Taxonomically speaking, the plant is Monotropa uniflora, a member of the wintergreen family. In terms of its lifestyle, Indian pipe is a "saprophyte," a plant that draws nourishment from decaying material.
But all that doesn't tell you anything of the wonder a hunter, hiker or nature photographer experiences when this floral apparition floats into view atop a sea of dry leaves in early autumn.
Ghost flowers are pure white when they first sprout. As they age, they slowly turn from pink to lilac and finally put on raven black, as if to mourn their own demise.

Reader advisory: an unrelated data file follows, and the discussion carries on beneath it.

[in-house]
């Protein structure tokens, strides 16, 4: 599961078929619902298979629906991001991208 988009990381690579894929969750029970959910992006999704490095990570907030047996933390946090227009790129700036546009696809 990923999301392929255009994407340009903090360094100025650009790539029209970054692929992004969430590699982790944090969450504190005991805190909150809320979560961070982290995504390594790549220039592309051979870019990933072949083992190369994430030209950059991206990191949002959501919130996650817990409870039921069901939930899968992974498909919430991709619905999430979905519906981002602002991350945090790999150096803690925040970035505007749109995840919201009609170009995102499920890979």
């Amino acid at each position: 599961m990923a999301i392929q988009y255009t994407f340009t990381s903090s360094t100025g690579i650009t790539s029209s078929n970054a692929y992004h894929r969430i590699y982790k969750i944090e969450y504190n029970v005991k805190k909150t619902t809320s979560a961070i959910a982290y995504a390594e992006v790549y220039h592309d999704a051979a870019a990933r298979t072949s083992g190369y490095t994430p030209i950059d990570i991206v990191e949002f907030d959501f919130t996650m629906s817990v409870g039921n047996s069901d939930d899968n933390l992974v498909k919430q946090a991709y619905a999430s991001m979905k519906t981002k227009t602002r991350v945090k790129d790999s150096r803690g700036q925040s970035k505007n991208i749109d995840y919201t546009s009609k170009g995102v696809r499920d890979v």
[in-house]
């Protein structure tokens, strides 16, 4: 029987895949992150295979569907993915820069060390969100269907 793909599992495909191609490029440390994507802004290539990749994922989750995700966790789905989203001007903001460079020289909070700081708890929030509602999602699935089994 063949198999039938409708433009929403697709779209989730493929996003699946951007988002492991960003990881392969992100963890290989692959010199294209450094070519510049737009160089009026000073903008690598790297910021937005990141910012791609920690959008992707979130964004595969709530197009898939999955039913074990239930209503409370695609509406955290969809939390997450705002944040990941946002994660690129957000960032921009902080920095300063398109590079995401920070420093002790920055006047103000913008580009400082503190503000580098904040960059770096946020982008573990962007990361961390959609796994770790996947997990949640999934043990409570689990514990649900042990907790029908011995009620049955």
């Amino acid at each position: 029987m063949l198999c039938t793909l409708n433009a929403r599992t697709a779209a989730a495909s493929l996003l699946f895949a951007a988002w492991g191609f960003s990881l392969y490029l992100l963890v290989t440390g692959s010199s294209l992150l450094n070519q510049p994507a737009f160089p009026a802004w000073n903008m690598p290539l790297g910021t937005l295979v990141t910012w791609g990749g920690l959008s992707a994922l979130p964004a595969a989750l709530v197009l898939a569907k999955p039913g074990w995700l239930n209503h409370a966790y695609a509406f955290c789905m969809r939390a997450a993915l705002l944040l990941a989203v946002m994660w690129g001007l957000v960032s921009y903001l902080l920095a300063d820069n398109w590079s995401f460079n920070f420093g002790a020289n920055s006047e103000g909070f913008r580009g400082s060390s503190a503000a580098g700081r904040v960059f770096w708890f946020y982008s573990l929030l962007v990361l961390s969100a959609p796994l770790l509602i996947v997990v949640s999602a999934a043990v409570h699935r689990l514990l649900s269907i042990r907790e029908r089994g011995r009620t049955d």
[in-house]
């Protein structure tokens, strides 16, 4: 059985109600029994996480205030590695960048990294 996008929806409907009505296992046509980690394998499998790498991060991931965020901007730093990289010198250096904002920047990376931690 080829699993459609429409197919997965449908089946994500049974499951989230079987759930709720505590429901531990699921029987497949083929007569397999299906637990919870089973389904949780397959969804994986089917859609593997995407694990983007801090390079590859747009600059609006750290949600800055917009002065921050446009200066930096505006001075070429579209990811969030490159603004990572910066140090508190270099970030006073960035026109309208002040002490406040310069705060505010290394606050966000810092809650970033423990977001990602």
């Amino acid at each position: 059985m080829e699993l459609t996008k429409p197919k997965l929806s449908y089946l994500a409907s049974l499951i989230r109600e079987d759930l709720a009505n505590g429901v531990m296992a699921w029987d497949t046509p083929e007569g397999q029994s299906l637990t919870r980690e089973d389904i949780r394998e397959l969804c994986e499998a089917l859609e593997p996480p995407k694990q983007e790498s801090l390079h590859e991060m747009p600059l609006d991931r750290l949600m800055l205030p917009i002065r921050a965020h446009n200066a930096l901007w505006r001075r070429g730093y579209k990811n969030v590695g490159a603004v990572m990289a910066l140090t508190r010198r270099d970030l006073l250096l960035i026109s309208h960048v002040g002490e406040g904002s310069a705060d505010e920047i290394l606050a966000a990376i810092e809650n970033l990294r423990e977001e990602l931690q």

They grow from Newfoundland and Alaska south, all the way into Central America and in Asia. You can find them in dry oak and maple woods throughout most of Missouri. They usually appear in small, isolated clumps, but they may be locally abundant in moist years.
Like other uncommonly beautiful wildflowers, Indian pipes should be left in place so they can continue to grow and delight other outdoor enthusiasts.
This Issue's Staff
Assistant Editor - Tom Cwynar
Managing Editor - Jim Auckley
Art Director - Dickson Stauffer
Artist - Dave Besenger
Artist - Mark Raithel
Composition - Kevin Binkley
Photographer - Jim Rathert
Photographer - Paul Childress
Staff Writer - Joan McKee
Staff Writer - Charlotte Overby
Composition - Libby Bode Block
Circulation - Bertha Bainer